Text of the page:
Notker is an homage to Notker the Stammerer, a biographer of Charlemagne. His biography of Charlemagne was one of the sources I used in researching this book. I don't have any soures describing his stammer, but only sources saying that he did stammer. Beyond that, his personality is my invention. He is a big favorite of mine as well, and I even have given him a cameo in the book I'm writing now! The hard part with him was writing the stutter in a way that was convincing without making it too hard to read.
Your villains were especially terrible. You have a few chapters from Lewis’ point of view. I also enjoyed the few scenes devoted to Lewis’ mother. What a piece of work! Was it difficult getting into the heads of these people? I can just imagine you having a good time making them as wicked as possible.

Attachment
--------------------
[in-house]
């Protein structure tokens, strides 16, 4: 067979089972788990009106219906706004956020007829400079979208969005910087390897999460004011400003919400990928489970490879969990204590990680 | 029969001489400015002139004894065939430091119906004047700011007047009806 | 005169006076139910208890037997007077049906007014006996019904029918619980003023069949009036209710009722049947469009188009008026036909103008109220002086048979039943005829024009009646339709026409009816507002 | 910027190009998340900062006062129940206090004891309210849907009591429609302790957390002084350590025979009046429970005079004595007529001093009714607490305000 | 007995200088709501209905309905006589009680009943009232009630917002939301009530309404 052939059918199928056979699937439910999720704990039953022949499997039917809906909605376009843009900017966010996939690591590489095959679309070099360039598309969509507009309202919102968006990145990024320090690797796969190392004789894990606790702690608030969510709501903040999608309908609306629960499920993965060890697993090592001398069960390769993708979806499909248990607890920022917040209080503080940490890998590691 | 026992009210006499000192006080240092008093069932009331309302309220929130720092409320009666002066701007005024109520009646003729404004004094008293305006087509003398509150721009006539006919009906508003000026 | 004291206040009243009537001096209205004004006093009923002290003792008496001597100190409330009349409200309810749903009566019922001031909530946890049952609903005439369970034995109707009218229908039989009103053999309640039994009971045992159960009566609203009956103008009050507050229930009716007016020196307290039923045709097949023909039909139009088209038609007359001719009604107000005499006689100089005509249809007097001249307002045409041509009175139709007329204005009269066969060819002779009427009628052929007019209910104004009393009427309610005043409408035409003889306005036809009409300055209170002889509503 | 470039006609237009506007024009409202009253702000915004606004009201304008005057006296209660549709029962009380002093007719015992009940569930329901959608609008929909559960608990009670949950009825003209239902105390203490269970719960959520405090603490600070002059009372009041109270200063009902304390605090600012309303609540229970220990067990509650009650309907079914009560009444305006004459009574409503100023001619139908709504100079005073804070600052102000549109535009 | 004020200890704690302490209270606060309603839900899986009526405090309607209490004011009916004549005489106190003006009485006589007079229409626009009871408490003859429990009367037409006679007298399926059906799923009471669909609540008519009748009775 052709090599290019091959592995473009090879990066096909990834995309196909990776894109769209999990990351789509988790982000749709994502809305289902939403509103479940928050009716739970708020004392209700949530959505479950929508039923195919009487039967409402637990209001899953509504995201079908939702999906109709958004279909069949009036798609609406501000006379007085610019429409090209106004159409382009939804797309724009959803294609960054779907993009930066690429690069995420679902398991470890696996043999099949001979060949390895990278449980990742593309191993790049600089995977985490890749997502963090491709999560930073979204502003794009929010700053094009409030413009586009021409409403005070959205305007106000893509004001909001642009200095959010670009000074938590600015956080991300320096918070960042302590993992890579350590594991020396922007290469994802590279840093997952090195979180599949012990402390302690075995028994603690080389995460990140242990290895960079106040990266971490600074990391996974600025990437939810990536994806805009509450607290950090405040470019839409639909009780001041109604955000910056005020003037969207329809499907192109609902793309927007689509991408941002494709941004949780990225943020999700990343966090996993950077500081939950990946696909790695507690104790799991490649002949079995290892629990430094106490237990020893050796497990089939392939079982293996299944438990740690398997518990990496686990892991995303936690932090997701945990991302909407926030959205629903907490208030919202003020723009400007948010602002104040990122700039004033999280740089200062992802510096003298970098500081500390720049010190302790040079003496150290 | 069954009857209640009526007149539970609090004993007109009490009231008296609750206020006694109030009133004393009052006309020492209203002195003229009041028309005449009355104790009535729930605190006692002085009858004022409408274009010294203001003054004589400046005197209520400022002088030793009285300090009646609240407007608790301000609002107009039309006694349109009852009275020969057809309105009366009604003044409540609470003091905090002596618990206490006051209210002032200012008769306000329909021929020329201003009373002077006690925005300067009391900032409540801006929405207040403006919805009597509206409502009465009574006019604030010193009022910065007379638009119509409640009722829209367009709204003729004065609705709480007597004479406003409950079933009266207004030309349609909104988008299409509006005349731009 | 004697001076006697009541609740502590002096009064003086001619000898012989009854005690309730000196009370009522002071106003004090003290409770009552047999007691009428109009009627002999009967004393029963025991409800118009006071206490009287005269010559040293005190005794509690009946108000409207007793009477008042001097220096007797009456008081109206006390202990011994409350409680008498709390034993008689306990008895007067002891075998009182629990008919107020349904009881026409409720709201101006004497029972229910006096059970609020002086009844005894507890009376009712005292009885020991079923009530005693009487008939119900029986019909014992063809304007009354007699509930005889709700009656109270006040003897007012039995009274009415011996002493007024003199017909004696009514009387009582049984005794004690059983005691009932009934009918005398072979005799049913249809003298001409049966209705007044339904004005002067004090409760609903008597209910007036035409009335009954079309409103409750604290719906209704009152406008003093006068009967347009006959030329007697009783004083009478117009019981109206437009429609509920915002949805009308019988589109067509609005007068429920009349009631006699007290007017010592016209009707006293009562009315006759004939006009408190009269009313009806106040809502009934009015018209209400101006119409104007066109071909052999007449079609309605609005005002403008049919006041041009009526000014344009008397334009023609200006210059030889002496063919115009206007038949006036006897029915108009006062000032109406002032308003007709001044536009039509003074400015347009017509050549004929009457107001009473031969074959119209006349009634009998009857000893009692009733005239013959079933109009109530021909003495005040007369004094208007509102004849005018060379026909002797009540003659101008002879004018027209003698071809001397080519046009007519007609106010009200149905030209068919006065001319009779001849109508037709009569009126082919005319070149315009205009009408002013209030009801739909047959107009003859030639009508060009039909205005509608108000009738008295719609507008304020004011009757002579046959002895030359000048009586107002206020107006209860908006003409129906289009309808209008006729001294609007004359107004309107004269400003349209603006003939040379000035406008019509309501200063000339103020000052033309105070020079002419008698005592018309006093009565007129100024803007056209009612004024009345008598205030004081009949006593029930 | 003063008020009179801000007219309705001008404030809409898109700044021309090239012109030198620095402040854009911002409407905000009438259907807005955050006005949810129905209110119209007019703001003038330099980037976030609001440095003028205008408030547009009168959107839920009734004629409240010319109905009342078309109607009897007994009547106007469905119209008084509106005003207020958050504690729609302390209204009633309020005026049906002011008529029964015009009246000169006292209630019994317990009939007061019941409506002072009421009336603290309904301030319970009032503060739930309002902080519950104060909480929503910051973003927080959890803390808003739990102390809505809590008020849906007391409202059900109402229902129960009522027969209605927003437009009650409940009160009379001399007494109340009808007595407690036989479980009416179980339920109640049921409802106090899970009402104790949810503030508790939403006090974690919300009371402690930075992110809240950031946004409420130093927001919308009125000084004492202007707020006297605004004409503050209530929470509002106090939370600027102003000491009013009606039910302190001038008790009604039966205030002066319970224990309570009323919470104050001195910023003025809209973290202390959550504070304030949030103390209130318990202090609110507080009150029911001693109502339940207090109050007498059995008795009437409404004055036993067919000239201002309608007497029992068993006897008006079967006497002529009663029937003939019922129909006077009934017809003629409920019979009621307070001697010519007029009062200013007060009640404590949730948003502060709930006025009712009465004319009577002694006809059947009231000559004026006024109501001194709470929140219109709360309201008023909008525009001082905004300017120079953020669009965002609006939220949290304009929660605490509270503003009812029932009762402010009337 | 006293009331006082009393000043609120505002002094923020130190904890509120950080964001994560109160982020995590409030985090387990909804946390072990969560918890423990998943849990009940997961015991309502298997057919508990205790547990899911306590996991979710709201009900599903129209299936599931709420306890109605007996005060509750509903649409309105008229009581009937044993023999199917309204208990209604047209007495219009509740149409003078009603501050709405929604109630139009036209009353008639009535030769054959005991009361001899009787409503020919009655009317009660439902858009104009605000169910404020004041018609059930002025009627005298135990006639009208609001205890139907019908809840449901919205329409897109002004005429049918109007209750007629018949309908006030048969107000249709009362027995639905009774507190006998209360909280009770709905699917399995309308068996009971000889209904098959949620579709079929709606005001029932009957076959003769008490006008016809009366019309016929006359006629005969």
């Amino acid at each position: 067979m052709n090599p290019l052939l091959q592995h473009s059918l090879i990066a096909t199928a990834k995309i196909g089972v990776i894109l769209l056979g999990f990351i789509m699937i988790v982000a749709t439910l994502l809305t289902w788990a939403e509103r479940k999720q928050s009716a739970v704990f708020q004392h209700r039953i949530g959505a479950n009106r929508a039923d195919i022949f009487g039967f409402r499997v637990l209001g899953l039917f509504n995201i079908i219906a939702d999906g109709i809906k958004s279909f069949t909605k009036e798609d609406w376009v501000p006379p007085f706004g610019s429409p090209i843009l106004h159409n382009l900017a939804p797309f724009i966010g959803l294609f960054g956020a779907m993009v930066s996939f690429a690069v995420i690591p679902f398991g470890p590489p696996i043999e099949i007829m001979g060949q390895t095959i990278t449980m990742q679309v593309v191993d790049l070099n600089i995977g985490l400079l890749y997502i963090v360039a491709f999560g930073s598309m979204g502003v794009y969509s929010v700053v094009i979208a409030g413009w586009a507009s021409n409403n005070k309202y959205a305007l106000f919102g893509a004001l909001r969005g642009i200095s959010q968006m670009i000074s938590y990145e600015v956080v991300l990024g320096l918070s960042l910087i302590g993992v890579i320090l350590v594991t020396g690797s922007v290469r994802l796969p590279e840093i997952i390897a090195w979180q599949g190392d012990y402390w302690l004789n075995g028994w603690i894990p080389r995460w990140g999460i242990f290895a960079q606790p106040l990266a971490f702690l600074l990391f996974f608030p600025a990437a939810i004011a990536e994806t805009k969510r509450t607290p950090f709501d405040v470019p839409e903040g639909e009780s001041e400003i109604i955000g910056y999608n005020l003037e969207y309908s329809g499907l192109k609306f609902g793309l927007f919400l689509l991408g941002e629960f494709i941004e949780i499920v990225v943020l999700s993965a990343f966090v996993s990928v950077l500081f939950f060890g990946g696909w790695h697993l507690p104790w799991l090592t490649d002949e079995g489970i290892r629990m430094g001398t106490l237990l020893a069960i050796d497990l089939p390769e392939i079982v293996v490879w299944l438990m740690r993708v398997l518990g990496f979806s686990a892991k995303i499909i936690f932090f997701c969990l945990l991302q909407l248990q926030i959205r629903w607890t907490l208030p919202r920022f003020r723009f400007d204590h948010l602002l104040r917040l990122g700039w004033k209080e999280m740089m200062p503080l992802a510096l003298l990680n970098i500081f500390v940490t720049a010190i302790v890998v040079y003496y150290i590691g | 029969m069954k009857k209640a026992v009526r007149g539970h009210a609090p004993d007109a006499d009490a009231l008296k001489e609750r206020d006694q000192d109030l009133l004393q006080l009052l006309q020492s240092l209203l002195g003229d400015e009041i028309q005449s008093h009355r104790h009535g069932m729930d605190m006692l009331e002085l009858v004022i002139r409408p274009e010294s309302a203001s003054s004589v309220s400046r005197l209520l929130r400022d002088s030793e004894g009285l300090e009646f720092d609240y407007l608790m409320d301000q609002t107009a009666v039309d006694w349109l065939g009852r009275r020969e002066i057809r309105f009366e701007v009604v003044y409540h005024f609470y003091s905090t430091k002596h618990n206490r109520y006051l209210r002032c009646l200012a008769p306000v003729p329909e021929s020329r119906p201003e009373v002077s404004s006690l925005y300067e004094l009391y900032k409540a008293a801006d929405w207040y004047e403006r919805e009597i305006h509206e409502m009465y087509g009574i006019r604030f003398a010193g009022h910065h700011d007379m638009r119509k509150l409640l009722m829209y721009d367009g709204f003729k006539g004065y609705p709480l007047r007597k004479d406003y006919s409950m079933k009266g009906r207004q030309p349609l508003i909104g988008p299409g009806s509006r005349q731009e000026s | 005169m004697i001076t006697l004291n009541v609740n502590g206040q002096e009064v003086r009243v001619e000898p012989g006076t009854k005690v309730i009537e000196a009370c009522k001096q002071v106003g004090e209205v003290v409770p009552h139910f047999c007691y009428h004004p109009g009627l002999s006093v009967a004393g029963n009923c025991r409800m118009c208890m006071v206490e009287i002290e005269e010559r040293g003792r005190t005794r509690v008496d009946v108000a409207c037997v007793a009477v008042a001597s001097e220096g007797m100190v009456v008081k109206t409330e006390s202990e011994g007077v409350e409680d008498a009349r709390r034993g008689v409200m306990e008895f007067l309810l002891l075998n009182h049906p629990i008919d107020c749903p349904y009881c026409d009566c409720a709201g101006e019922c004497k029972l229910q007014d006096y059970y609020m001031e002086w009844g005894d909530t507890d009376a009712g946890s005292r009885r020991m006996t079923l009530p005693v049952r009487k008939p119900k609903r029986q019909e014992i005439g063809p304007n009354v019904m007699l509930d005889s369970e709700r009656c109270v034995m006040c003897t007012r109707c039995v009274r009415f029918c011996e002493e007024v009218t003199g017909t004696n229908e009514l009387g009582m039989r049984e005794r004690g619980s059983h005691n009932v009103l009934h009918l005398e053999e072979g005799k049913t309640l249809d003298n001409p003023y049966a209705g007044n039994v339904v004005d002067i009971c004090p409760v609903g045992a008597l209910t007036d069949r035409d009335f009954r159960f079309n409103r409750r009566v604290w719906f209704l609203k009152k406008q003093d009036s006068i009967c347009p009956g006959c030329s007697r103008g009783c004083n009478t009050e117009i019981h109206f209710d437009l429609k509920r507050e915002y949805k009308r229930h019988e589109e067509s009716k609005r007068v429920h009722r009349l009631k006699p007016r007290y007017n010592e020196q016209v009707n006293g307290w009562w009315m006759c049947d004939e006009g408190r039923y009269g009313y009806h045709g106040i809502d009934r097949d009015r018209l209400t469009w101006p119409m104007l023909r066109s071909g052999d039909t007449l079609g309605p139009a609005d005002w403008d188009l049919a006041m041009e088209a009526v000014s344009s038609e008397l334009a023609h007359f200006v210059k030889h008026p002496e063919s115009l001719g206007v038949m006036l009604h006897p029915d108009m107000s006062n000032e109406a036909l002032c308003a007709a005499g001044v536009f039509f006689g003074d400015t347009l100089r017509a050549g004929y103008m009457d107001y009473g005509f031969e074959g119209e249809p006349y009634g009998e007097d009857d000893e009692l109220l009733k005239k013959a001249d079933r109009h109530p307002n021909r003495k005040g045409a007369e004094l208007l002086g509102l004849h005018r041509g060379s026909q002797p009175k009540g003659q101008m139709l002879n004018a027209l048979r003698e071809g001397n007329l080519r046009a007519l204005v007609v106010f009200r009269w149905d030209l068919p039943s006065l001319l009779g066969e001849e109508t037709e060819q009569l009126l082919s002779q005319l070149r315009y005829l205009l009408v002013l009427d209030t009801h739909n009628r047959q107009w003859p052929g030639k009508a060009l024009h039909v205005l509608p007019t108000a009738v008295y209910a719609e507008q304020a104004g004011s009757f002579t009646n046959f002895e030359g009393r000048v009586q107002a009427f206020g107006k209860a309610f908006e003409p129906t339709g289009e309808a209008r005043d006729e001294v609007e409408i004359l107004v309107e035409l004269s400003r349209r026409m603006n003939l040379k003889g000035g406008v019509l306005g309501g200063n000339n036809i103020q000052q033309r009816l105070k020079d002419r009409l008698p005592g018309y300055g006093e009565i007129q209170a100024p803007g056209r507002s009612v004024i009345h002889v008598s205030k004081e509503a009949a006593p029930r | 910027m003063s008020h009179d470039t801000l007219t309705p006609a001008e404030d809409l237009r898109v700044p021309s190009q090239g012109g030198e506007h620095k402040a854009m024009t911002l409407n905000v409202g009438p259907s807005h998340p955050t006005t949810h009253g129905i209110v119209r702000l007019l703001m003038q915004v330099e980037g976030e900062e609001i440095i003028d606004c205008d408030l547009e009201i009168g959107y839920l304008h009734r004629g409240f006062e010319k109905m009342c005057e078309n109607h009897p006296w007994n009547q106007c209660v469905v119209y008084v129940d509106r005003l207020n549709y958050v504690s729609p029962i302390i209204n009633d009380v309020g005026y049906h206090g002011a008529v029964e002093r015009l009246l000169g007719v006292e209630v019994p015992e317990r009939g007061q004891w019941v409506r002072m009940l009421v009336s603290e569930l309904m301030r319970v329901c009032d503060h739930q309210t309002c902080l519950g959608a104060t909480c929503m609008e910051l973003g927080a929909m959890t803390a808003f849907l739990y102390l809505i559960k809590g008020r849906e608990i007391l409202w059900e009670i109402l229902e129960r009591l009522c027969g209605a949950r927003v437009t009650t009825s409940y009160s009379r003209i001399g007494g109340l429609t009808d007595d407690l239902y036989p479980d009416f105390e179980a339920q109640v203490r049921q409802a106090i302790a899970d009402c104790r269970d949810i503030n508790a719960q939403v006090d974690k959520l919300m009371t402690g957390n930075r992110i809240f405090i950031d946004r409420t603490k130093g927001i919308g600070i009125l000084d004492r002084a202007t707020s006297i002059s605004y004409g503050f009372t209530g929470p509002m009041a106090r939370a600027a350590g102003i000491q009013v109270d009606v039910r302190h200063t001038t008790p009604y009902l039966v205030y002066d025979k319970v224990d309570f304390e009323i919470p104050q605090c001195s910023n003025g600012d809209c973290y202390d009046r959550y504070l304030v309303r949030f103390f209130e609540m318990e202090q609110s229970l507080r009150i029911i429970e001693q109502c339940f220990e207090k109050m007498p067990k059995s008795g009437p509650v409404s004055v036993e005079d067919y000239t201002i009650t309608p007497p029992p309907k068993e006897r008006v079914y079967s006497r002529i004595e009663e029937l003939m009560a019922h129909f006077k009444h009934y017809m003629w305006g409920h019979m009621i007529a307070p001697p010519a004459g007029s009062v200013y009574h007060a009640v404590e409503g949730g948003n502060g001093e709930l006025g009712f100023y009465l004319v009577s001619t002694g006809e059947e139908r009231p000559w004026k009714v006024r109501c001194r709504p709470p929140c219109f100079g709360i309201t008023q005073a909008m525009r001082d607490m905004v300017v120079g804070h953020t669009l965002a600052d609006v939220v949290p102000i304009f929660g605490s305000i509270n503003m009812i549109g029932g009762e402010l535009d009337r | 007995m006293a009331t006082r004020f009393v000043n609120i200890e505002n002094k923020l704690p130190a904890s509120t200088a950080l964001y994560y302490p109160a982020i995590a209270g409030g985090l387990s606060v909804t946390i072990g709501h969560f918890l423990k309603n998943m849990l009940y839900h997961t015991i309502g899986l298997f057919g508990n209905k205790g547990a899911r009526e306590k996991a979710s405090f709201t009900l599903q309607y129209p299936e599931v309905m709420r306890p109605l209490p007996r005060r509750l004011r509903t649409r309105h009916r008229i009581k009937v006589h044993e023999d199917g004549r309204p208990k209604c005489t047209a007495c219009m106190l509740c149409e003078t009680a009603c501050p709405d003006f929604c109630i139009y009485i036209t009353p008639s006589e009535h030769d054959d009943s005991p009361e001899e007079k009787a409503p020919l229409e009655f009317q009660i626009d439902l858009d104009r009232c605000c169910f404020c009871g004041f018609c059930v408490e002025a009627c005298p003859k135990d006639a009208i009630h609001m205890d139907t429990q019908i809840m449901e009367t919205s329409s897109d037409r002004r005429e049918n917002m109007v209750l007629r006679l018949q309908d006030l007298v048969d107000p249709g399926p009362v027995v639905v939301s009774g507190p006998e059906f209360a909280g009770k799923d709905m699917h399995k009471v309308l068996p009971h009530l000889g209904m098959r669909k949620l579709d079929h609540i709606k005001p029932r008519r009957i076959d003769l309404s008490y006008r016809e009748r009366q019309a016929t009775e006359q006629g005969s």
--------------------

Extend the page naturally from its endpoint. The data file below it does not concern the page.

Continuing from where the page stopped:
The scenes from Lewis' perspective were added later, as I didn't feel that the earlier drafts described well enough his motivation. Writing wicked people is both fun and unpleasant at the same time. There were a couple of scenes that I did not like to describe, but I needed them there in order to foreshadow what you learn later in the book. Unfortunately, people like that are so common in pop culture and even on the news that getting into their heads wasn't as hard as some of the other characters.
Your ending made me cry. Yet, it was so very believable. The state of women for most of history has been sorry. I appreciated that you did not import 20th century sensibilities to your story. Did you know from the beginning what Bertrada’s journey would be? Did you ever consider a HEA (happily ever after) ending?